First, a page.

Cherokees and “Thanksgiving”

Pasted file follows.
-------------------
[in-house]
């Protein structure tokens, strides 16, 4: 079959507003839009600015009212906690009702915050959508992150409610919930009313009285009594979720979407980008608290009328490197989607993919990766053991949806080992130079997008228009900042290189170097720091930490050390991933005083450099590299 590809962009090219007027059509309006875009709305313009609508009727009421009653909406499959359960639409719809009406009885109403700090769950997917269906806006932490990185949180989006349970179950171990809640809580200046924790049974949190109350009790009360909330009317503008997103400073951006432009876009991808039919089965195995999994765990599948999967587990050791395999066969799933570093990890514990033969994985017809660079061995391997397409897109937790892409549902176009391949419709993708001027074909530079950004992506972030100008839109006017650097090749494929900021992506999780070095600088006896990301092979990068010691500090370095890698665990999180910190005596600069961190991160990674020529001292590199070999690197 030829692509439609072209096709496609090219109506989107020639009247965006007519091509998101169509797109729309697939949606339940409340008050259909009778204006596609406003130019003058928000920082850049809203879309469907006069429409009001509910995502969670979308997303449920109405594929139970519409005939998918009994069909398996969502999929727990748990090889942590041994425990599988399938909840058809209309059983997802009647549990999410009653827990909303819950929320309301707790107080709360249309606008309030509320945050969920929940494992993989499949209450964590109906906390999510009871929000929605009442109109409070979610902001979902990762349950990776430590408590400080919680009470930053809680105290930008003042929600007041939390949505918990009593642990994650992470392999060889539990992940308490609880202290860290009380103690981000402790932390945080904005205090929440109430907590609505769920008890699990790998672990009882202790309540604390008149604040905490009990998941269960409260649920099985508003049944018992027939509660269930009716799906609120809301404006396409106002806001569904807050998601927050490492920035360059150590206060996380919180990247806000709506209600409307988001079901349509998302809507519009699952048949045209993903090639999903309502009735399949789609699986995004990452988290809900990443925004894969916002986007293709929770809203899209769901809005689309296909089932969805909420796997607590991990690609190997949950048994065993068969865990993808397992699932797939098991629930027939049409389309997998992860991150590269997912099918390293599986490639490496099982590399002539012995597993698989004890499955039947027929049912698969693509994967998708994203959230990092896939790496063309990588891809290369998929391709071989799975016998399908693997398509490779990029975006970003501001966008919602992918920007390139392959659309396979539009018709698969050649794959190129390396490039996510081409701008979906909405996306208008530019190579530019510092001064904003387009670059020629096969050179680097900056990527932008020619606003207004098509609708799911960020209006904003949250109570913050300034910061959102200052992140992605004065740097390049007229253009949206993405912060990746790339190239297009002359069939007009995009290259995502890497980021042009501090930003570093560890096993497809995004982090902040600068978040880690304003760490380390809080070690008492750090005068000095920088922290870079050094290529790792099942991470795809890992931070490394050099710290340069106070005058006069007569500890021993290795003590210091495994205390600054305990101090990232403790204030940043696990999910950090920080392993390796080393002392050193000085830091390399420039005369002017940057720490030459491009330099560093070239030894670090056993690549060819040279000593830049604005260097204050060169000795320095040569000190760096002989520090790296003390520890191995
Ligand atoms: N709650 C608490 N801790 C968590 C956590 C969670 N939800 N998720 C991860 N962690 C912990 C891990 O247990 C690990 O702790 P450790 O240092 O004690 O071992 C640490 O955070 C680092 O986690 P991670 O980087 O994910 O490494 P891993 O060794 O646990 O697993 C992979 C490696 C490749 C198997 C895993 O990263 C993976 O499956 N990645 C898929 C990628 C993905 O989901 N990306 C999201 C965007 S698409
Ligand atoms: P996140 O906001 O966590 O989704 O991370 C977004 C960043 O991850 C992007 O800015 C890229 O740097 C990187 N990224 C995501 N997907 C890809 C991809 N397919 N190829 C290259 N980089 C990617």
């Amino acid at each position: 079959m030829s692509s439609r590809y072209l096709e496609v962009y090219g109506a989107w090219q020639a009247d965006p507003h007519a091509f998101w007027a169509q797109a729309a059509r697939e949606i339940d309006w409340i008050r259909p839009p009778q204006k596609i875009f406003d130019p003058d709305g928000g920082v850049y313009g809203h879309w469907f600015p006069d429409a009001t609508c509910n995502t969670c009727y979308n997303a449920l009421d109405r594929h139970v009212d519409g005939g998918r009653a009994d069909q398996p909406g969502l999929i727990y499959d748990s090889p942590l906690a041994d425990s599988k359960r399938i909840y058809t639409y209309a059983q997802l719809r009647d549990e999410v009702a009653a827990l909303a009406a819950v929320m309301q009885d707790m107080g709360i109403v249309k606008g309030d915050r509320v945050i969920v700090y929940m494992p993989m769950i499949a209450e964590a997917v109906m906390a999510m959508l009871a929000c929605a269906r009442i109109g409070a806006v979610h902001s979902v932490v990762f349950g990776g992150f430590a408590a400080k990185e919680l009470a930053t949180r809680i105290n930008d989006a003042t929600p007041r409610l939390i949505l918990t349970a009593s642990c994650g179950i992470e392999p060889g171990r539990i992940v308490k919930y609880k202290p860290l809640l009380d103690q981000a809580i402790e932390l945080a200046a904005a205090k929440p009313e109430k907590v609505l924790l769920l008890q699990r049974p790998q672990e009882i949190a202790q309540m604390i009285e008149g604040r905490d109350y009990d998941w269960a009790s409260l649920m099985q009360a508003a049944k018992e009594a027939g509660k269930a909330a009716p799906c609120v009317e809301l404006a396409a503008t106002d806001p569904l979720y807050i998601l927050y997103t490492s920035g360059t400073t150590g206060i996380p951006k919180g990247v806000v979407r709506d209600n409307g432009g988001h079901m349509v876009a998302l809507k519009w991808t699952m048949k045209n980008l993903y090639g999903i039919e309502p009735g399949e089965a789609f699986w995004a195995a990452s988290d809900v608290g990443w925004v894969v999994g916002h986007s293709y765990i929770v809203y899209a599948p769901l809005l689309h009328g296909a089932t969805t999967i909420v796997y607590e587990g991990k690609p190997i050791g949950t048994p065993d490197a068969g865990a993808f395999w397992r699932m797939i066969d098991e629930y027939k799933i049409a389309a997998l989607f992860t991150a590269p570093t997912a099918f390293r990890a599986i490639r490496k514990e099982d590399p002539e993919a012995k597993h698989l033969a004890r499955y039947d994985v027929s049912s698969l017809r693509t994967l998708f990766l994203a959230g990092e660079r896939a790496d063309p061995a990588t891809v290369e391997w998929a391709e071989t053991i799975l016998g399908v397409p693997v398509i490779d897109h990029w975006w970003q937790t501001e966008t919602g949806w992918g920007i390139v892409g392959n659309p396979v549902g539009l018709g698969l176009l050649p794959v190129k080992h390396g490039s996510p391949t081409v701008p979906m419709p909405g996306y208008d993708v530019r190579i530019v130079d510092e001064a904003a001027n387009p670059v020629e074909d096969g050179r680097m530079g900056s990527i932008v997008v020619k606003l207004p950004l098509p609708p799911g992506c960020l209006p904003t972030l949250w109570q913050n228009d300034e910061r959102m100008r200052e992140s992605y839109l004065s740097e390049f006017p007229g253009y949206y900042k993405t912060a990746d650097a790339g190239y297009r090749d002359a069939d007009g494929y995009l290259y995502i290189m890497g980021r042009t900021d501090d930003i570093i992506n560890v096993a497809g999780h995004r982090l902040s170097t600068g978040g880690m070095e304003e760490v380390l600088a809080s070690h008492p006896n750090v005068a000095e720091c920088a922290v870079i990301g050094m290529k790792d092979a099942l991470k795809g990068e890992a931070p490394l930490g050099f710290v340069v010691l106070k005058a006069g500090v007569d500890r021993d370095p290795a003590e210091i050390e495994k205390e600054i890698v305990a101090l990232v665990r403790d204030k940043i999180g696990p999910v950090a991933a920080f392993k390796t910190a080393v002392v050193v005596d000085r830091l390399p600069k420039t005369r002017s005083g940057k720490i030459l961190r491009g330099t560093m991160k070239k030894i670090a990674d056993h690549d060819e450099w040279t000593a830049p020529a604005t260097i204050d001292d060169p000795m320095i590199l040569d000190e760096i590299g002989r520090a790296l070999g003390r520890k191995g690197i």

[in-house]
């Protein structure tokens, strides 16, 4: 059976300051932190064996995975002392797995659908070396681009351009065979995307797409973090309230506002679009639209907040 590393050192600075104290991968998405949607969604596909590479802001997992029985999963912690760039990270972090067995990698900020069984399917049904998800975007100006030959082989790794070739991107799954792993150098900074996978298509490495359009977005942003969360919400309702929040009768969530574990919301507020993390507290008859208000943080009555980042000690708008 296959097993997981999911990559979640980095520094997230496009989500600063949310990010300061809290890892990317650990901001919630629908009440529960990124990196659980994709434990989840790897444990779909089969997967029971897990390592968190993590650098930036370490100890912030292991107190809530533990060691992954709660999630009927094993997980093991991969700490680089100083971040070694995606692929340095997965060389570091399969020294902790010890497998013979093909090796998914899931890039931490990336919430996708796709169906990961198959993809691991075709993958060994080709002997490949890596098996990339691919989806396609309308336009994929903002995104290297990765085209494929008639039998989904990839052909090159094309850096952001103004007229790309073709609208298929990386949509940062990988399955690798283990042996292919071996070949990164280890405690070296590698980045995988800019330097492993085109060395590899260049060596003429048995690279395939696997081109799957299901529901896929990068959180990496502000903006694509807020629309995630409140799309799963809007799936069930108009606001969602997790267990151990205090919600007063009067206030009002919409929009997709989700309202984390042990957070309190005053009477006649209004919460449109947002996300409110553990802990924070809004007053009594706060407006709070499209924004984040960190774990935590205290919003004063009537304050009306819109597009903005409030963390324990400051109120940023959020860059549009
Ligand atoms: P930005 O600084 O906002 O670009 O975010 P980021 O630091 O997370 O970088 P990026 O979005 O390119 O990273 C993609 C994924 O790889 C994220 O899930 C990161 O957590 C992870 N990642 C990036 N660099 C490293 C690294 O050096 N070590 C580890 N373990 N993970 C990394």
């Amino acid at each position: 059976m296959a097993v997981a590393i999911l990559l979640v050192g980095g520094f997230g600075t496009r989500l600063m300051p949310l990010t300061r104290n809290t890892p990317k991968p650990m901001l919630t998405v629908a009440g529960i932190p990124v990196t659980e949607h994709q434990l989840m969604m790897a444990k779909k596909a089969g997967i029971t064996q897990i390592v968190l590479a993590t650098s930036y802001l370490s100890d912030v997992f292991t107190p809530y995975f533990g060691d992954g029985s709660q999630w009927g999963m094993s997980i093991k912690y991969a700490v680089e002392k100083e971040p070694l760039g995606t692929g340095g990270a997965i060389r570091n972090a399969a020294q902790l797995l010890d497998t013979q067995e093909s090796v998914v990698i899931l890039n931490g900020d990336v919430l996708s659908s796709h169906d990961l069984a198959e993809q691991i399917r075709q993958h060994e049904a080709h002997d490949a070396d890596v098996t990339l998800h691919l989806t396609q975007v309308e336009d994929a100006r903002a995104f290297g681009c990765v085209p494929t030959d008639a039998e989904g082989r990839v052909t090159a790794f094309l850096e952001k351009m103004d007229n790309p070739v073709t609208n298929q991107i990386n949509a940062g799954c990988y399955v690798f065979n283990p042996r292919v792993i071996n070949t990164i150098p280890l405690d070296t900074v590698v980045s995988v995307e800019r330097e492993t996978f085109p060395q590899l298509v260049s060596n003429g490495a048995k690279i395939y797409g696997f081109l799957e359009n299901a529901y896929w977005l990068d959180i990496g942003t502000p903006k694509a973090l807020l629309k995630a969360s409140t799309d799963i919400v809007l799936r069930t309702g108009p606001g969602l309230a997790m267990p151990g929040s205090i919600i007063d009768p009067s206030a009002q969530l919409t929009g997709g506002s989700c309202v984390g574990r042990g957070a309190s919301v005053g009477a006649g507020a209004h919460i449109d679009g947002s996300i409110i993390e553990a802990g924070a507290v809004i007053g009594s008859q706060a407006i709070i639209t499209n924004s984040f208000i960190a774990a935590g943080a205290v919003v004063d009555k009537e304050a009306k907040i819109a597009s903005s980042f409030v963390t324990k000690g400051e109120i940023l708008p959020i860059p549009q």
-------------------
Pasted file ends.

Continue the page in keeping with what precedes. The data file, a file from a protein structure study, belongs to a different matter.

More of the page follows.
Cherokees and “Thanksgiving” Cherokees Didn’t Celebrate “American-style Thanksgiving” until 1885. . . The Cherokees were raising corn as early as 1,000 BC. Before European contact the Cherokees were already participating in a thanksgiving ceremony; the most important ceremony of the year, called the “Green Corn Ceremony.” This traditional dance and festival was a very important event for the Cherokees. It was the beginning of the New Year; a time when our ancestors gave thanks for the corn crop that they saw as a continued life for them. It was a time for forgiveness and for grudges to be left behind – a time to begin anew. A part of their celebration was fasting, then gathering at the ceremonial grounds to play stickball, dance and have a big feast. As settlers and traders moved inland, many Native Americans – including the Cherokee – assisted them with food and supplies. This was a continual process, not just a single meal. The Cherokees taught early settlers how to hunt, fish and farm in their new environment. They also taught them how to use herbal medicines when they became ill. Sadly, as more people came to America, they didn’t seem to need the Native Americans help anymore. Settlers forgot how the natives helped the earlier Pilgrims. Mistrust began to grow; friendships weakened. Settlers and Pilgrims started telling their native neighbors their religious beliefs and native customs were “wrong”. Relationships deteriorated and within a few years the children of the people who ate together at that first Thanksgiving were killing one another in what led to “King Phillip’s War”. Frenchman Christian Priber established himself among the Cherokees in 1736, learning their language, and teaching them “European Christianity” until he was arrested by the English and imprisoned at Charleston, South Carolina. Even though the Cherokees continued worshipping in their traditional ways, the work of the missionaries did convert some Cherokees to Christianity resulting in practicing Christianity synergistically with the cultural belief in tact. The first known Cherokee conversion occurred in 1773. In 1801, the first permanent Christian Mission in the Cherokee Nation was called Moravian Mission. It was located at Springplace, which is in present-day Georgia. As more Cherokees became Christians the custom of observing the English National Thanksgiving Holiday became common. D. W. Bushyhead, Principal Chief of the Cherokee Nation, signed a proclamation on Thursday, November 26, 1885, declaring that Thanksgiving should be practiced by the Cherokees. The proclamation read in part: “The Cherokees have abundant reason to rejoice. They are favored in all things that should make a Nation prosperous and a people happy. They have an indisputable right to an area of land sufficient for the needs of generations of Cherokees to come. They have a perfect form of Government, wise laws, unsurpassed educational facilities for their children and money enough of their own invested to make these blessings permanent. It is true this Nation is neither numerous, wealthy nor powerful compared with many others, but it stands and relies upon the plighted faith of a Nation that has become the strongest on earth by reason of its respect for human rights.” Today most Cherokees celebrate the National Thanksgiving Holiday. There are a few Cherokees, along with Native Americans of other tribes, who still celebrate the Green Corn Ceremony in July and the National Thanksgiving Holiday in November. *Note: Cultural information varies from clan to clan, location to location, family to family, and from differing opinions and experiences.
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